posted on Jun, 28 2013 @ 11:50 PM
A $2-billion experiment on the International Space Station has released the first data from its unprecedented census of the charged subatomic
particles whizzing by Earth. Although the results, presented April 3 at a seminar at CERN in Geneva, largely confirm previous observations,
researchers hope they will lead to discovering the identity of dark matter, an invisible form of matter that outweighs normal matter in the universe
by more than 5 to 1.
The Alpha Magnetic Spectrometer is the latest and most ambitious attempt to uncover the identity of dark matter by looking for cosmic rays, which are
charged subatomic particles cruising through space. Theoretical physicists have proposed that dark matter could be made up of exotic particles that
can slam into and annihilate each other, creating detectable cosmic rays such as electrons and their antimatter partners, positrons.
This first batch of AMS results, published April 3 in Physical Review Letters, encompasses about 25 billion particles detected over the course of a
year and a half, including 6.8 million measurements of the electrons and positrons that could come from dark matter. AMS improved the precision of
earlier data, detected particles at higher energies than previous instruments and found that the particles arrive in equal amounts from all
But none of the new data give clues to the positrons’ source, said Katherine Freese, a theoretical astrophysicist at the University of Michigan in
Ann Arbor. The trajectories of these charged particles can change as they move through magnetic fields, she said, making it difficult to determine
where the particles began their journey. Her bet is that rapidly spinning stars called pulsars produce positrons and fling them across the galaxy
using extremely strong magnetic fields. “It will take a while to sort this out,” she said.
In the mid-1990s, physicists got a first peek at cosmic rays that could have resulted from dark matter annihilation. The High Energy Antimatter
Telescope, a cosmic ray detector attached to a high-altitude balloon, found an unexpectedly high number of positrons, a result that seemed to jibe
with the idea that dark matter annihilation creates these charged particles. In the last five years two space-based detectors, PAMELA, for the Payload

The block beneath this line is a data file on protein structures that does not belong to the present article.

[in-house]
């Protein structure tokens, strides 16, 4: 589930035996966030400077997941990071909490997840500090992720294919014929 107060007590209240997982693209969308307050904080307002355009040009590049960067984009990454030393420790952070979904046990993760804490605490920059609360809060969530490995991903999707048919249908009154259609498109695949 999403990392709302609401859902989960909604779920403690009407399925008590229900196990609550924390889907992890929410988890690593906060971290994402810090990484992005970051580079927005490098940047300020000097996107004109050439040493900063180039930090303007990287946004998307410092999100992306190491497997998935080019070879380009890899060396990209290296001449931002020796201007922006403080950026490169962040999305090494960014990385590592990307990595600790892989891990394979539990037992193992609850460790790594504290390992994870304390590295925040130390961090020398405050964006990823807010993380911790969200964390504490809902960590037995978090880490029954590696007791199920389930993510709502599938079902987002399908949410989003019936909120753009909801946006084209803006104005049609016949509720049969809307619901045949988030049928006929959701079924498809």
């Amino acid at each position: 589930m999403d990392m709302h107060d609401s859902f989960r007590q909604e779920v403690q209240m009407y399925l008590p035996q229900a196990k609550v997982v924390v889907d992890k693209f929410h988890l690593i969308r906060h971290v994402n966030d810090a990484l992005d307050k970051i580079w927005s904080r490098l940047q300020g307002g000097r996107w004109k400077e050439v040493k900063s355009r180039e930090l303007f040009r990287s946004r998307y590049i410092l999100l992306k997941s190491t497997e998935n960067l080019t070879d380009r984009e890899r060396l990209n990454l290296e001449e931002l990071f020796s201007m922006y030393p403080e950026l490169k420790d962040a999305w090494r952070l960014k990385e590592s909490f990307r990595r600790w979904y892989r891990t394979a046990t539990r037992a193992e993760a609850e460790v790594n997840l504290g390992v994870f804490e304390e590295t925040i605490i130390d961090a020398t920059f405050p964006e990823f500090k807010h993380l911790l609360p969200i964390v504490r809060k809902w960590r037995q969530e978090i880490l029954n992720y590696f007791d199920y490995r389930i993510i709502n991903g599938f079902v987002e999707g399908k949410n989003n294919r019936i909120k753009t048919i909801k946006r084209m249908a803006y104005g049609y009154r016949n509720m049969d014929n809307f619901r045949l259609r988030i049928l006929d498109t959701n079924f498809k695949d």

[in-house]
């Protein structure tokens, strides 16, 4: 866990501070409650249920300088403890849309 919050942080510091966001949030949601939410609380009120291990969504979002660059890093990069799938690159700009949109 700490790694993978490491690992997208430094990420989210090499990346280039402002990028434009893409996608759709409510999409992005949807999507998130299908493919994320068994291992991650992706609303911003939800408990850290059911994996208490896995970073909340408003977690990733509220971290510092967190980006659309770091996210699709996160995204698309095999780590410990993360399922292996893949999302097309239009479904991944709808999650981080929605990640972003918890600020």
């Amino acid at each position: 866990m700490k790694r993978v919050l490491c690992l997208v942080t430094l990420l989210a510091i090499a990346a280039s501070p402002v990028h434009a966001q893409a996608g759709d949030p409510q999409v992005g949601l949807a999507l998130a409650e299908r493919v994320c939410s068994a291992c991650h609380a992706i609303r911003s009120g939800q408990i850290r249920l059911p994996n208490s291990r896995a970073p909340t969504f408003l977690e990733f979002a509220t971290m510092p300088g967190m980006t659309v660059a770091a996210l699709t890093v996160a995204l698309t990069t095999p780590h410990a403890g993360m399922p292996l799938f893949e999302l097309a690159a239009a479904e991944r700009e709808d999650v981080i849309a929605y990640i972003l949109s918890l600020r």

for Antimatter Matter Exploration and Light-nuclei Astrophysics, and the Fermi Gamma-ray Space Telescope, have found even more decisive evidence of
Unfortunately for dark matter hunters, the specifics of the probes’ observations do not match up well with theories that predict cosmic rays
resulting from dark matter annihilation. Along with electrons and positrons, dark matter annihilation should produce other signals like extra
antiprotons (protons’ antimatter siblings), gamma rays and radio waves. But detectors have found no evidence of any of those signals.
Wait there is hope check this out.
DENVER — Ultracold crystals designed to catch particles of dark matter deep underground have come up with three potential detections, physicists
reported April 13 at a meeting of the American Physical Society.
The researchers do not have enough evidence to say they have discovered dark matter particles, but the finding qualifies as a rare clue in the
frustrating quest to understand the universe’s most elusive substance.
Theoretical physicists have put forth some ideas for particles that might constitute dark matter, including one called a weakly interacting
massive particle, or WIMP. The hope is that even though dark matter doesn’t often interact with regular matter, WIMPs may do so occasionally.
The experiment that made the newly reported detections is designed to pick up the signal of a WIMP as Earth passes through the galaxy’s sea of dark
matter. The Cryogenic Dark Matter Search consists of a network of silicon and germanium crystals cooled to near absolute zero. It sits in the Soudan
Underground Laboratory in Minnesota, a former iron mine more than 700 meters beneath the surface.
If WIMPs exist, one should very occasionally slam into the nucleus of a silicon or germanium atom, causing a release of energy and a detectable
vibration in the crystal. The hundreds of meters of earth above the experiment prevent other particles, such as protons and neutrons, from reaching
the crystals and triggering a false positive.
McCarthy reported that between July 2007 and September 2008, two of the experiment’s 11 silicon crystal detectors picked up three signals consistent
with those expected from WIMP interactions. If the signals were caused by WIMPs, McCarthy estimates the dark matter particle would weigh in at about
10 times the mass of the proton, well below many theoretical estimates. The results also appear in a paper posted online April 15 at arXiv.org.
While the crystals’ underground setup provides plenty of shielding, some non-WIMP particles, such as electrons on the crystals’ surface, can cloud
the results. The CDMS researchers say it’s extremely unlikely that three events would show up from non-WIMP sources.
There is a lot of research going on in and off the world looking for the key to explaining or at least identifying Dark Matter. Some call it DAMA
others call it WIMPs (bad name) anyway there are those out there trying to understand and explain the universe and even though I do not understand
everything they are doing by a long shot I get the gist of it.
Dark matter is what confounds so many it does for myself the idea that is there but having no clue as to what it is made up of. You could become
philosophical about it.